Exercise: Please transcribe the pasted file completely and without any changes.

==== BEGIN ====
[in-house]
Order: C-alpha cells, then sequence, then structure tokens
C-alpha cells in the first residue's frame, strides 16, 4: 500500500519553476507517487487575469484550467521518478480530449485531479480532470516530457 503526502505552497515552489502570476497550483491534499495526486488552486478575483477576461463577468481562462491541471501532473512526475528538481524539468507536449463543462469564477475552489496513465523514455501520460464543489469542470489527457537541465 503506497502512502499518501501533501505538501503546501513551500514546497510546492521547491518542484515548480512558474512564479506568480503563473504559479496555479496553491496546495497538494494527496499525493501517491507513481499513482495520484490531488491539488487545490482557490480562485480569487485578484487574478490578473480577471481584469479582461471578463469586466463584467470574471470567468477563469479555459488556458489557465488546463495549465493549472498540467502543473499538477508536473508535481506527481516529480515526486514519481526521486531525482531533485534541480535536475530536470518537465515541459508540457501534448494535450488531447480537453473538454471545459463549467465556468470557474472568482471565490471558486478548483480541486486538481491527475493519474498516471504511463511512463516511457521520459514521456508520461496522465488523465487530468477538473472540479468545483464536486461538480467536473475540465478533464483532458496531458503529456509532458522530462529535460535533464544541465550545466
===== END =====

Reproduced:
[in-house]
Order: C-alpha cells, then sequence, then structure tokens
C-alpha cells in the first residue's frame, strides 16, 4: 500500500519553476507517487487575469484550467521518478480530449485531479480532470516530457 503526502505552497515552489502570476497550483491534499495526486488552486478575483477576461463577468481562462491541471501532473512526475528538481524539468507536449463543462469564477475552489496513465523514455501520460464543489469542470489527457537541465 503506497502512502499518501501533501505538501503546501513551500514546497510546492521547491518542484515548480512558474512564479506568480503563473504559479496555479496553491496546495497538494494527496499525493501517491507513481499513482495520484490531488491539488487545490482557490480562485480569487485578484487574478490578473480577471481584469479582461471578463469586466463584467470574471470567468477563469479555459488556458489557465488546463495549465493549472498540467502543473499538477508536473508535481506527481516529480515526486514519481526521486531525482531533485534541480535536475530536470518537465515541459508540457501534448494535450488531447480537453473538454471545459463549467465556468470557474472568482471565490471558486478548483480541486486538481491527475493519474498516471504511463511512463516511457521520459514521456508520461496522465488523465487530468477538473472540479468545483464536486461538480467536473475540465478533464483532458496531458503529456509532458522530462529535460535533464544541465550545466